After receiving a lot of attention at his first NHL training camp last September, Schroeder was set to have a promising season with the Moose. He recorded 3 assists in his first game of the season. Unfortunately, he suffered a high ankle sprain in December, sat out 16 games and was never the same afterwards. He recorded just 28 points in 61 games, plus another 6 points in the postseason.

With Vancouver appearing to be looking for some size and grit this season in seems unlikely that Schroeder, who weighs in at 180 and is listed as a generous 5’9, will crack the starting roster, at least not this season.

Bill Sweatt

Bill Sweatt joined his brother Lee as a potential Canuck last preseason after failing to sign a contract with the Toronto Maple Leafs earlier in the summer. Although he didn’t crack the NHL in his first attempt, I was prepared to like him before he even rolled into town. Not only did he provide another brotherly connection on the Canucks roster, he also managed to piss off Toronto fans before he even hit the ice, adding a bit of zest to his background (late in the season he was still getting the occasional angry tweet from Toronto haters).

Sweatt excelled in Manitoba last season, recording 46 points (19 goals – 27 assists) in 80 games, good enough to finish second in team scoring. This will be Sweatt’s second Young Stars tournament, so he’ll be coming in with more to prove this time around, especially if he wants to see more than the three NHL games big brother Lee played last season.

Prab Rai

Local boy Prab Rai received a lot of attention at last years prospect camp. Not only does he hail from Surrey, but should he ever make the jump to the NHL, he’ll be only the third player of East Indian descent to do so (after Manny Malhotra). A solid back story was further enhanced by the fact that the kid could actually play some hockey.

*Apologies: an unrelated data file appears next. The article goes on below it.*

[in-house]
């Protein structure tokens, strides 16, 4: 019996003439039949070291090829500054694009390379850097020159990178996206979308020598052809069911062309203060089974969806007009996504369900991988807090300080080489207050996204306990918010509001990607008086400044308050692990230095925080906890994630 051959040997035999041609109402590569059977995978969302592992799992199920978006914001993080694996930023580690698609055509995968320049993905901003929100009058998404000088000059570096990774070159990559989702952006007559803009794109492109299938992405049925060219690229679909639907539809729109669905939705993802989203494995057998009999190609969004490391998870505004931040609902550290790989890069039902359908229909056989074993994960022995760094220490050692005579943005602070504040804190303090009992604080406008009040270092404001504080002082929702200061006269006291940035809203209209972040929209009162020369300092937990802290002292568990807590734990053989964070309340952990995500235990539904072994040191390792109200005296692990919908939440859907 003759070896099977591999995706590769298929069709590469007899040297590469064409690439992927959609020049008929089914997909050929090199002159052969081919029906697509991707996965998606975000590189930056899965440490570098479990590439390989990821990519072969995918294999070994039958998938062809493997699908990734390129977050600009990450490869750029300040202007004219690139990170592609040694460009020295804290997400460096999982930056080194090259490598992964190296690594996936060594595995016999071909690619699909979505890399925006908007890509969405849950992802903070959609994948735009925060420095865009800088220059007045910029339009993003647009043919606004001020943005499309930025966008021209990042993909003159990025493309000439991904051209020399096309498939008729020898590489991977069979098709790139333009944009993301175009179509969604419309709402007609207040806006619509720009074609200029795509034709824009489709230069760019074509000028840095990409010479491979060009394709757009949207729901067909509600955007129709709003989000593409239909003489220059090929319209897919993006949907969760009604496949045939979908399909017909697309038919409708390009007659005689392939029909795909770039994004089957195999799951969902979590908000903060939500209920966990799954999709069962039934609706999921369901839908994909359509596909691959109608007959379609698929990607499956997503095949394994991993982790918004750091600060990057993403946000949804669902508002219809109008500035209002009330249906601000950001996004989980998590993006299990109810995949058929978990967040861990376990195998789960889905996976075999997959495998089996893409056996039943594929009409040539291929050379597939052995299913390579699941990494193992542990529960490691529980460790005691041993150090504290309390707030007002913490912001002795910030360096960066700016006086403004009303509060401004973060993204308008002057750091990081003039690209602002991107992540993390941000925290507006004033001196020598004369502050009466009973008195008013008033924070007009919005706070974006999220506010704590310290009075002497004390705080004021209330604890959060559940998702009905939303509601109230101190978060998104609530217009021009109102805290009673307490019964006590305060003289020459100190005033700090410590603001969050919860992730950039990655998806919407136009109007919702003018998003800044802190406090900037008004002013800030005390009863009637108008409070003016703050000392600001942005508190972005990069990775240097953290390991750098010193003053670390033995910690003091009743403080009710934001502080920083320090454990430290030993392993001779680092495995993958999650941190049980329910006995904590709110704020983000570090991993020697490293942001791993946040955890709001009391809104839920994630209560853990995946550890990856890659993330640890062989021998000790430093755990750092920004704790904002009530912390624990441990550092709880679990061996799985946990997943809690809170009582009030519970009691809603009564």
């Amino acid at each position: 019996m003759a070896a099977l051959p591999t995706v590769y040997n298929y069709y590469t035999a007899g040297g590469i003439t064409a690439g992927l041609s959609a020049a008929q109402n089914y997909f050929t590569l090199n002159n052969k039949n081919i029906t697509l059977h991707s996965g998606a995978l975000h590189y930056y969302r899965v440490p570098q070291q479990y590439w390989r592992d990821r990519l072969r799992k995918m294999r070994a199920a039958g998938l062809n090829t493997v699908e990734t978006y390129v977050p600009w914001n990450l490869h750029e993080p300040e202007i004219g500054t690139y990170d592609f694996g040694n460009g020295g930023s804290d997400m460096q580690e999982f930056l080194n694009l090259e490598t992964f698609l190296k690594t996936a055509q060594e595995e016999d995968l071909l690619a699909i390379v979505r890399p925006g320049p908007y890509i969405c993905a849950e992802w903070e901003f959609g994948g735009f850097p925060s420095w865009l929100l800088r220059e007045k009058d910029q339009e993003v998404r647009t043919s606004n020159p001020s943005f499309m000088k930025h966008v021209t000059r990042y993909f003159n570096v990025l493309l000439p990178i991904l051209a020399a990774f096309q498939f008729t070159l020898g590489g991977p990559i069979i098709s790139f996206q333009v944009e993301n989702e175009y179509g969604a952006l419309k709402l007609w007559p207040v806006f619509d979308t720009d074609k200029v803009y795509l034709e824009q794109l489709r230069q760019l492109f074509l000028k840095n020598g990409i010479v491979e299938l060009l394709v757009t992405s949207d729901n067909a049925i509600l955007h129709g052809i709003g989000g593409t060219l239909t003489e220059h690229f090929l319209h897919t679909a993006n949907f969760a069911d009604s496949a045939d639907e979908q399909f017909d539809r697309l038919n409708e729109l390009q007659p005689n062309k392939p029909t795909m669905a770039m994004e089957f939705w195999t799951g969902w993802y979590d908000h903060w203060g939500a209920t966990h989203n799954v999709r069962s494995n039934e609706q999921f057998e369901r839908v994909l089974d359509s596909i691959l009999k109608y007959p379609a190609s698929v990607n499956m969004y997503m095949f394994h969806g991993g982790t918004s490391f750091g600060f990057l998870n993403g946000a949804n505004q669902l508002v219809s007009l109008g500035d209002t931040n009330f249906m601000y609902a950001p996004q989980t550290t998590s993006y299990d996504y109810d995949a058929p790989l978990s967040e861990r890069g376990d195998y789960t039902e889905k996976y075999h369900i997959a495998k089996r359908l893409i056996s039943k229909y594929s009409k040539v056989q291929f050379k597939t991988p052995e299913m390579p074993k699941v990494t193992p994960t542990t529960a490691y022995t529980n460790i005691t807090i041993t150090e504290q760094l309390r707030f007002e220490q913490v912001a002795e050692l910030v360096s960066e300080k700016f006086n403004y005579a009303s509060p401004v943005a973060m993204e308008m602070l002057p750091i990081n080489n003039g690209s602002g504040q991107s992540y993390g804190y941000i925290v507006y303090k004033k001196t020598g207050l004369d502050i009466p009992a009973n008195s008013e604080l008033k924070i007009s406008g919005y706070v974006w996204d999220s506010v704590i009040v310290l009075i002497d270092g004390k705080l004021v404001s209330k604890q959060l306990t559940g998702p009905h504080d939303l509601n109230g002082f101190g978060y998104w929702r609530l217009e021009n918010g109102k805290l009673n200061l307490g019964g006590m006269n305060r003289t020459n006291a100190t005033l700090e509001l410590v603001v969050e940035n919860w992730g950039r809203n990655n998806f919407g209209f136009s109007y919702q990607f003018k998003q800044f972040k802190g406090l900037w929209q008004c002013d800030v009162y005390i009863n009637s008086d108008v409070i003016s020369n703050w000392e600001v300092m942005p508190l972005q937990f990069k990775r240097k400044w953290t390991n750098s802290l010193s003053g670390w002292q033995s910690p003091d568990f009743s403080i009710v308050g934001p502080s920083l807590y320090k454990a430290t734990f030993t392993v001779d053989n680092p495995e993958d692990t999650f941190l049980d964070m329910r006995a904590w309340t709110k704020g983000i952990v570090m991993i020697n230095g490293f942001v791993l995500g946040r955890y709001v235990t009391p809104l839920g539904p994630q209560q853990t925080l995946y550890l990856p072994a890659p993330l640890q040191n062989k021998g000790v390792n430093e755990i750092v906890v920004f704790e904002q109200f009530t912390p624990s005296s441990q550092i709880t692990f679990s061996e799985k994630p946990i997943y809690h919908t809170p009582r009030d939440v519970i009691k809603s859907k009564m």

Rai has some serious speed on the ice and handles the puck well, although he tends to stay away from high-traffic areas. Rai hoped to spend the 2010-11 season with the Manitona Moose, but a nagging back injury essentially lost him his rookie season.

If he has made a full recovery he could stir up some excitement this season. After all, everyone loves cheering for a home town boy.

So what do you think? Any chance we’ll be seeing any of these guys on Vancouver ice? Let me know!

Jun 212011
 
Eddie Lack

Photo credit: theahl.com

Now that Vancouver Canucks fans have (we hope) managed to begin the healing process from the emotional rollercoaster of the 2011 Playoffs, it’s time to shift the focus to the 2011 Draft, where the building blocks for future success are put in place.

Given that the 2011 crop has, for some time, been viewed as a generally weaker class than previous years, perhaps the Canucks would be best served to once again parlay their first-round selection in order to acquire the talent needed to win right now. But seeing as how the club already forked over their top pick last season along with Michael Grabner and Steve Bernier, perhaps its in the best interests of the organization to keep the 2011 draft choice and not gut an already thin prospect pool.

In the mean time, let’s get a sense of just where exactly the Canucks are at when it comes to their top prospects.

Centres: Unquestionably, this is the Canucks’ biggest strength. With Henrik Sedin and Ryan Kesler expected to play out the next five years of their career in Vancouver (and likely more), Vancouver doesn’t really have a need for some top flight talent down the middle. Because of the team depth at centre, Tony Gallagher of The Province recently posed the question of top prospect Cody Hodgson’s future with Vancouver, but don’t buy the notion just yet. Despite the fact Manny Malhotra is the team’s unequivocal third-line centre, Mike Gillis also noted that Malhotra also plays wing, which would allow Hodgson to potentially slot in the third line.

Jordan Schroeder, drafted in 2009 in the first round, is another intriguing player that oozes as much talent as he does mystery. On occasion with Manitoba last year Schroeder looked like an elite-level prospect but on others looked completely invisible. It’s clear he’s still a few years away from seizing any chance at getting into NHL action.